Round-Trip Mileage: 10 miles

Elevation Gain: 400’

A desert in Hawai'i? The Kaʻū Desert isn't technically a desert because it receives too much rainfall. The desert-like appearance of Kaʻū is due to the combination of the rain shadow from massive Mauna Loa and acid rain created from the gases erupting from Kīlauea Volcano. The ph of this acid rain can be as low as 3.4 and inhibits most plant growth. The lava here is also very permeable, percolating most rainwater deep into the earth before plants can avail themselves of it. This desert is an amazing and unique landscape on an island full of such landscapes. This hike travels deeply into the Hawai'i Volcanoes Wilderness area, among the most remote and desolate places on the Big Island. This particular hike travels to Pu'u Koa'e and the "Twin Pit Craters," which is a reasonable turn-around point for a very long dayhike, but you could continue along the Mauna Iki Trail until it hits the Hilina Pali Road as described here.

Trailhead: This trailhead is not in the main part of the National Park. The Kaʻū Desert trailhead is actually about fifteen minutes drive west of the Park entrance. Drive Hwy. 11 west of the National Park entrance or east of Naʻālehu and find the highway pullout trailhead parking between mile markers 38 and 39. The trailhead is well-marked. There is a trash can and an emergency telephone at the trailhead but no other services. Plan accordingly to leave no trace.

Hawai’i Volcanoes National Park Overview


Gear: This is a very long hike into a wilderness area in one of the most remote areas of Hawai'i Volcanoes National Park. Bring plenty of extra water and food. The hike ranges from 2500' to 3000' above sea level, so temperatures are much cooler than coastal destinations. Wear boots and don't forget your raingear.


Hike: From the parking area, hike the Footprints Trail southeast for a little more than three-quarters of a mile until you reach a small structure housing ancient footprints. (Find out more about the Footprints on our separate page for this popular hike -- The Footprints Trail). The trail is well-defined to the footprints structure, but begins to become more difficult to follow afterward. It is typically marked by ahu (cairns) when it crosses open lava. Hike southeast for a bit more than a mile to Mauna Iki (literally "little mountain"). Mauna Iki erupted in 1919 and 1920, and rises to an elevation of 3032' above sea level. Shortly after passing Mauna Iki, find a T intersection. You want to take the left fork to the northeast on the Kaʻū Desert Trail. The right fork to the south is also the same trail and this long hike is discussed on our page for the Kaʻū Desert Trail. Follow this trail as it passes lots of deep cracks and fascinating lava features. You'll pass a few spatter cones with incredibly colorful lava. Eventually find the intersection with the Mauna Iki Trail. (The Kaʻū Desert Trail is currently closed at this intersection, so you can only hike the Mauna Iki Trail at this time). Follow the Mauna Iki Trail through sand and ash as it passes looming Pu’u Koa’e. Hike slightly downhill past the Pu’u toward the Twin Pit Craters. These craters house white-tailed tropicbirds who nest in the walls. Stay away from the eroding edges of these craters. This is the turn-around for the hike described here, but you can continue to the Hilina Pali Road along the trail for several more miles to the Hilina Pali Road as described here.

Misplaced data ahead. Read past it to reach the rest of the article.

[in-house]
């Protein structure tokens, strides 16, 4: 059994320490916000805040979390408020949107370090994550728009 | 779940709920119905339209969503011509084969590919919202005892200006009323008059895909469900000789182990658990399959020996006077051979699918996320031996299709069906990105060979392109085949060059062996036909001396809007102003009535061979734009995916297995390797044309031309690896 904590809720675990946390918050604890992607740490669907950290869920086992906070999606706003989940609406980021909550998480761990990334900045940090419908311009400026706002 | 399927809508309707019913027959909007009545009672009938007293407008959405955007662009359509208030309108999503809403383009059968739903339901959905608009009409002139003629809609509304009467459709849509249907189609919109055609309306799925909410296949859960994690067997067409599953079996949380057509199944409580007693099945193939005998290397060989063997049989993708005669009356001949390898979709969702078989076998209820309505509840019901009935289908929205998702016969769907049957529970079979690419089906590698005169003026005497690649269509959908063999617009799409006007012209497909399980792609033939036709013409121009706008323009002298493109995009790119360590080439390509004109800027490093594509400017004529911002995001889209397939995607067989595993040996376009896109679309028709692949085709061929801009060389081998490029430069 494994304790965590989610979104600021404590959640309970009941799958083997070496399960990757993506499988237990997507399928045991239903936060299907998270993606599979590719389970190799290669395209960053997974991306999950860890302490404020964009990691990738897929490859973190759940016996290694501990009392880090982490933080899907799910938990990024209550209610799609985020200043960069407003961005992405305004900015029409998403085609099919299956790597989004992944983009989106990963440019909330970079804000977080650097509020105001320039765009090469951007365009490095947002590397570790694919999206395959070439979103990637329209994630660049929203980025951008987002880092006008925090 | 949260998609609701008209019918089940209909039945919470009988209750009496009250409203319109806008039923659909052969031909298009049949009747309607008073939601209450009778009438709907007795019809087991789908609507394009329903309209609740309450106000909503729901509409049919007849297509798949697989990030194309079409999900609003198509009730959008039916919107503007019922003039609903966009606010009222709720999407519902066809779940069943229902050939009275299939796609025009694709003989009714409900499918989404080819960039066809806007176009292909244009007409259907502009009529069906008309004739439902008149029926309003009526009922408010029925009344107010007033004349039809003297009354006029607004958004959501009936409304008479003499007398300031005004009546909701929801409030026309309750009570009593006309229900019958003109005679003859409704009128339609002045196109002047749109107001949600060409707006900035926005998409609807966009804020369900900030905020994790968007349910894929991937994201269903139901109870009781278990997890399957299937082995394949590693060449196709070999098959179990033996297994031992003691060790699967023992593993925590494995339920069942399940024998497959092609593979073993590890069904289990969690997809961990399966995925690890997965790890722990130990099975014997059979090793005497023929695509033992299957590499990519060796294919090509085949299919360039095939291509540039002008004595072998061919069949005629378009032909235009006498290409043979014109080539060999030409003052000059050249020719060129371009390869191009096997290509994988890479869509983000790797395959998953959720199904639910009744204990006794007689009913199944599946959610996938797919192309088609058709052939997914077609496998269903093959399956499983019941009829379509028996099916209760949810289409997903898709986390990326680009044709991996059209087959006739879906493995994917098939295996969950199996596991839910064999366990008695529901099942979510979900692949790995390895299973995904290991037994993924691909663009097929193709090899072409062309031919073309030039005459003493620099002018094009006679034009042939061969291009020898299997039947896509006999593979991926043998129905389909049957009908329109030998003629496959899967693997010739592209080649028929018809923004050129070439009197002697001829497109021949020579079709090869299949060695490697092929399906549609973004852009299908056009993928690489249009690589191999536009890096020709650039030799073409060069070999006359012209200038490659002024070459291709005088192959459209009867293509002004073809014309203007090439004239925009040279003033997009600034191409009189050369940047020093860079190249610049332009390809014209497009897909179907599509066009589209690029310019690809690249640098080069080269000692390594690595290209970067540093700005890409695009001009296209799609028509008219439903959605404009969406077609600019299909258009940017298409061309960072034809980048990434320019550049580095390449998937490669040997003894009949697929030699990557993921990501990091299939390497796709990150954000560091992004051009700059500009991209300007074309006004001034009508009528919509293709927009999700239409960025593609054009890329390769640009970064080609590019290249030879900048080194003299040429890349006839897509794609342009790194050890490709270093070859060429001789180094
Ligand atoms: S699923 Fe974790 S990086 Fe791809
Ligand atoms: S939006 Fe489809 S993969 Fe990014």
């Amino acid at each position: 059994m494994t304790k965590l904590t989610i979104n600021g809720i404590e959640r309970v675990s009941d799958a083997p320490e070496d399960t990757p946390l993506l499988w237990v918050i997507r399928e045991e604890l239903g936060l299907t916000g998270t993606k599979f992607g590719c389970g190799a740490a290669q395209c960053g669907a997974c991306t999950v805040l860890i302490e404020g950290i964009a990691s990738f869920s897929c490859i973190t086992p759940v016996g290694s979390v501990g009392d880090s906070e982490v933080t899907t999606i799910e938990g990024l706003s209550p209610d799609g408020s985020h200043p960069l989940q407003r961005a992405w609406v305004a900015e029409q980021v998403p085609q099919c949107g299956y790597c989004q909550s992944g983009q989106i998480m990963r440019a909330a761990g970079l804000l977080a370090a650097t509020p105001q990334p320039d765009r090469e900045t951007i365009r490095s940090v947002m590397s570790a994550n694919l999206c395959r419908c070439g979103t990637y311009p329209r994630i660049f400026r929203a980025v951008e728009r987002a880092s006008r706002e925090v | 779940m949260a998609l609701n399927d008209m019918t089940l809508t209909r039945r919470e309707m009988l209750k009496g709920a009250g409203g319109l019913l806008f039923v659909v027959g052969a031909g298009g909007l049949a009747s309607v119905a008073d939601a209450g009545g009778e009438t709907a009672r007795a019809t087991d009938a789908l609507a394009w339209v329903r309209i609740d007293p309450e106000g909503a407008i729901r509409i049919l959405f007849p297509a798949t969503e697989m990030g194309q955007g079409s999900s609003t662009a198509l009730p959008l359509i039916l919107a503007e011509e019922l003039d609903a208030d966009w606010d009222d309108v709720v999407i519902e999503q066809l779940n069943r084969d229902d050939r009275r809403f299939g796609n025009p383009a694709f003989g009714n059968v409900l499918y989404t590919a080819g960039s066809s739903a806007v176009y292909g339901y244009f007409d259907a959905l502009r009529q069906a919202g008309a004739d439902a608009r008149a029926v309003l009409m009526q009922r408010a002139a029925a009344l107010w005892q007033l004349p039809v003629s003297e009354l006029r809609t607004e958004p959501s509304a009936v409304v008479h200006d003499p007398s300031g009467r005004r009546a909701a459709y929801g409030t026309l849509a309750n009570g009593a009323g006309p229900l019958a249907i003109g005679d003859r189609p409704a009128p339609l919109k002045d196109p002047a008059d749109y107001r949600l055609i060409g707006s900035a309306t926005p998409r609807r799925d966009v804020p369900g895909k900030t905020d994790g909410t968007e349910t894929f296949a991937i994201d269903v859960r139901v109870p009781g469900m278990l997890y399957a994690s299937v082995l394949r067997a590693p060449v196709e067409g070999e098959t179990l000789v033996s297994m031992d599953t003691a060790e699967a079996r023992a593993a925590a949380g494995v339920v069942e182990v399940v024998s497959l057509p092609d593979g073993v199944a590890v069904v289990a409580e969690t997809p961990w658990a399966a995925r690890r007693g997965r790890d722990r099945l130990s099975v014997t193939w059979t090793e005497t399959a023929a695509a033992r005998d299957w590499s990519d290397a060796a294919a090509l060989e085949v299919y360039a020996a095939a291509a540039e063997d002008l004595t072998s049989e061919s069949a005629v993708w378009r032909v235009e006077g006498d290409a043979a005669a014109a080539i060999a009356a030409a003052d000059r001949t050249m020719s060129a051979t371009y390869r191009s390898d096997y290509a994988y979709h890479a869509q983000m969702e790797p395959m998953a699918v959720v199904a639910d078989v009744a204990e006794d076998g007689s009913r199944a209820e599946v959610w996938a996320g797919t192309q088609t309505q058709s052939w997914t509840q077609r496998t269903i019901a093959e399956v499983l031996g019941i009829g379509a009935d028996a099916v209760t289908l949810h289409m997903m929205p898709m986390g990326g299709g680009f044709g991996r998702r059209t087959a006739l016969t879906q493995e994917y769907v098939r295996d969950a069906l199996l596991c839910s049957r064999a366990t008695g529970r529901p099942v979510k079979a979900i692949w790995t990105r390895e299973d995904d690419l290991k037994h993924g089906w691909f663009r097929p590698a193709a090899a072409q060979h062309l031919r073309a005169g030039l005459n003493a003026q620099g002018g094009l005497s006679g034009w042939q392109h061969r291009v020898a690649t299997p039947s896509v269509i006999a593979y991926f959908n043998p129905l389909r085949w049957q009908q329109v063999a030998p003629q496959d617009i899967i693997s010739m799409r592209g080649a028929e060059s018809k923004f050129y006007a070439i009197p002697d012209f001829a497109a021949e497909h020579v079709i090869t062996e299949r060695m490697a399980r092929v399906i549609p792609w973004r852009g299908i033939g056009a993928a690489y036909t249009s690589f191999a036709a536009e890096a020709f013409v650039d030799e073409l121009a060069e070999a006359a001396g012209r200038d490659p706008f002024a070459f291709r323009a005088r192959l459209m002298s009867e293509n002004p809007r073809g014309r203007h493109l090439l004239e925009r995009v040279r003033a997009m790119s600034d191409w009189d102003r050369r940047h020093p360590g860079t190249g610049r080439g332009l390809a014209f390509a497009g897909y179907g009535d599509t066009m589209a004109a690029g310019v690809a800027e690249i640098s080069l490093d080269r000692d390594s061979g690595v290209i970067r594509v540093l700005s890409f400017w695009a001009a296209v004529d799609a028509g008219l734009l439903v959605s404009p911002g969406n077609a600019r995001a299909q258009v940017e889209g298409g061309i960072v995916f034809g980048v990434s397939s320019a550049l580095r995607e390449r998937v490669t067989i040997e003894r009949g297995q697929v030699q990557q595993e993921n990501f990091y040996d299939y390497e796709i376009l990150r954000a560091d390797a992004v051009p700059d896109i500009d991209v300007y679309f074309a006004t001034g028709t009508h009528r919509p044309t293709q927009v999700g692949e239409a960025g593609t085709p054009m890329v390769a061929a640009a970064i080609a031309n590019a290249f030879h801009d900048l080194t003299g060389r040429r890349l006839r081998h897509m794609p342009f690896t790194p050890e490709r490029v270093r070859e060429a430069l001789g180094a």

Twin Pit Craters

Twin Pit Craters